The Obama administration has clearly seized upon the opening. Obama’s special envoy to Burma, Derek Mitchell spent five days in the country last month talking to top political leaders. Speaking to the New York Times last week, he said: “We’re going to meet their action with action. If they take steps, we will take steps to demonstrate that we are supportive of the path to reform.”


US Assistant Secretary of State Kurt Campbell made similar remarks during a lecture in Bangkok on Monday, declaring: “We have stated clearly that we are prepared for a new chapter in our relations ... We are looking forward in the course of the next several weeks to continuing a dialogue that has really stepped up in recent months.”


The New York Times reported: “The [Obama] administration is considering waiving some restrictions on trade and financial assistance and lifting prohibitions on assistance by global financial institutions, like the World Bank and the International Monetary Fund.” An IMF team is scheduled to visit Burma this month for consultations. Any lifting of formal US sanctions—first imposed in 1997—would require the approval of US Congress.


These tentative US moves point to the underlying motive behind the Burmese foreign policy shift. Faced by growing economic imbalances and the threat of renewed social unrest, the Burmese regime is desperate to have US and European sanctions lifted, to gain access to Western investment and markets, and to lessen its heavy dependence on China.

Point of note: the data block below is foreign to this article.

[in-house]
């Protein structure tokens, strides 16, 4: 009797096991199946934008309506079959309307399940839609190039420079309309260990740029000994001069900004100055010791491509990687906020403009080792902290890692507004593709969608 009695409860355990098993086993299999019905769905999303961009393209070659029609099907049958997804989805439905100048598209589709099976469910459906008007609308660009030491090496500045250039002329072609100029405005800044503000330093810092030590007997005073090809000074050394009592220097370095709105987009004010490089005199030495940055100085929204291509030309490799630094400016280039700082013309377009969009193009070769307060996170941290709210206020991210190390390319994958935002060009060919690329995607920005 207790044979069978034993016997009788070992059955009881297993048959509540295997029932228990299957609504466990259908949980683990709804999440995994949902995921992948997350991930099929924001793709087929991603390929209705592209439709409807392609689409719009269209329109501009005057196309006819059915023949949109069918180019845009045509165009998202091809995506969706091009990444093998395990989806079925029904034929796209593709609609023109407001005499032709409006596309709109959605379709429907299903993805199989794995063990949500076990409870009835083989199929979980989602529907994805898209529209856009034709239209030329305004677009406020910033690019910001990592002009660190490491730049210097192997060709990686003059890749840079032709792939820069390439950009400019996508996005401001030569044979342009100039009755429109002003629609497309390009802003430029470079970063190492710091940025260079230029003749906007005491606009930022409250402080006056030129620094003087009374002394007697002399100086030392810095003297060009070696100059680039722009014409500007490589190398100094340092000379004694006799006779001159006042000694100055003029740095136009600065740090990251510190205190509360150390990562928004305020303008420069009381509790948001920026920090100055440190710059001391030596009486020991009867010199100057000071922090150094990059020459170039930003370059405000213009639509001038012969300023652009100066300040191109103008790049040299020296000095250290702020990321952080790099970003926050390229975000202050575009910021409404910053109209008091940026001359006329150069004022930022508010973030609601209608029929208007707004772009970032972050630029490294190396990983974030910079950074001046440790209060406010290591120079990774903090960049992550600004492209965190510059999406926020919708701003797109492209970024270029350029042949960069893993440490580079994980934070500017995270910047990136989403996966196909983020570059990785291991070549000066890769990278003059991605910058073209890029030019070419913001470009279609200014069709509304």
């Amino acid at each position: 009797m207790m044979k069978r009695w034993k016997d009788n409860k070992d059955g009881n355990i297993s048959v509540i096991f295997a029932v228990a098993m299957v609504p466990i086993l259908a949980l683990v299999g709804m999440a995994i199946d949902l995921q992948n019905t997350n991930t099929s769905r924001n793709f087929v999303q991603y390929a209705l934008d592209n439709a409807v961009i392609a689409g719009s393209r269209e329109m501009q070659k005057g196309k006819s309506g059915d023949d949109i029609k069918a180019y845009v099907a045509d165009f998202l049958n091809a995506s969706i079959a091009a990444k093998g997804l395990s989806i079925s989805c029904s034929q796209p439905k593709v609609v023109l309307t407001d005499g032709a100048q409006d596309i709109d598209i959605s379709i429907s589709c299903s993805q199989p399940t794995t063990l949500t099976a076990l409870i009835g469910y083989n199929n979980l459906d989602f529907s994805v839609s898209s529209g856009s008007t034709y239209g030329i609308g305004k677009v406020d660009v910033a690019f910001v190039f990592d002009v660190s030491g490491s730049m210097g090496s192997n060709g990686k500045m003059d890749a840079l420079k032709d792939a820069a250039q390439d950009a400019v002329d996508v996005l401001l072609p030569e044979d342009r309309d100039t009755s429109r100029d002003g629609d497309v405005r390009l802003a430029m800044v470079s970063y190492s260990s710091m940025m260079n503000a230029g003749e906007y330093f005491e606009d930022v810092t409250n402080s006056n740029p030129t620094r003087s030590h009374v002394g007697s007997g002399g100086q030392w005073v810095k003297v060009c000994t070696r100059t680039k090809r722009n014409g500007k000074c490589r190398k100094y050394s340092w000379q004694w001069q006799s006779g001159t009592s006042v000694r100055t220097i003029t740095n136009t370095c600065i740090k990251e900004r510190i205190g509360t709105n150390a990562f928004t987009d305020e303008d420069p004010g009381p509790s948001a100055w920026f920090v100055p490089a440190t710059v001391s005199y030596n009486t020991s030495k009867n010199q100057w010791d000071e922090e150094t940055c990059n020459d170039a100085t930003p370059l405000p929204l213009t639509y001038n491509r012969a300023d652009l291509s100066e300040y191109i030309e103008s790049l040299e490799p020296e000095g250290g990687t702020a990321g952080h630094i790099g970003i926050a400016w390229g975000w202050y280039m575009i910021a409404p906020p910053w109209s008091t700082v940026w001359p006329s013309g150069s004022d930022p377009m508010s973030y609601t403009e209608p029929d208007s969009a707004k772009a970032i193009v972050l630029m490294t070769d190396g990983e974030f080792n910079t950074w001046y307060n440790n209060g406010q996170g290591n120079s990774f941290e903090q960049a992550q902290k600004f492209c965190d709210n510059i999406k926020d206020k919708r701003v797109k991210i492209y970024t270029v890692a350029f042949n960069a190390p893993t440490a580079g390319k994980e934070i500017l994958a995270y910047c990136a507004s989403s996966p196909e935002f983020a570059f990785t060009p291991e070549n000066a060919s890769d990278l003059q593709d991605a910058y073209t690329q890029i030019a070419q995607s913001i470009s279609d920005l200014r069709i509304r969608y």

Large inflows of Chinese investment, primarily into natural resource extraction and infrastructure projects, including the Myitsone Dam, have caused the currency to appreciate sharply and impacted negatively on other economic sectors.


The effect on agriculture, which employs 70 percent of the country’s workforce, has been to price exports out of the international market. As a result, products have been dumped domestically, driving prices down and bankrupting farmers. The small manufacturing sector, which had been placed to take advantage of rising costs in China, has seen job cuts in garment making and other sectors.


Thein Sein and his government face opposition from layers of the military and state bureaucracy who have profited from the inflow of Chinese investment. Speaking to the New York Times, the former US chief of mission in Burma, Priscilla Clapp, warned: “Any transition this dramatic is a recipe for instability. Anything could happen. There could be a coup, a counterrevolution.”


The government is balancing both at home and internationally. While moving to an accommodation with the US, the regime is also seeking to placate China. The foreign minister met his Chinese counterpart in Beijing on Monday to offer reassurances, but nothing was resolved.


The sharp shift by Burma toward Washington will intensify geo-political tensions throughout the region as the Obama administration seeks to undermine Chinese influence in other South East Asian countries.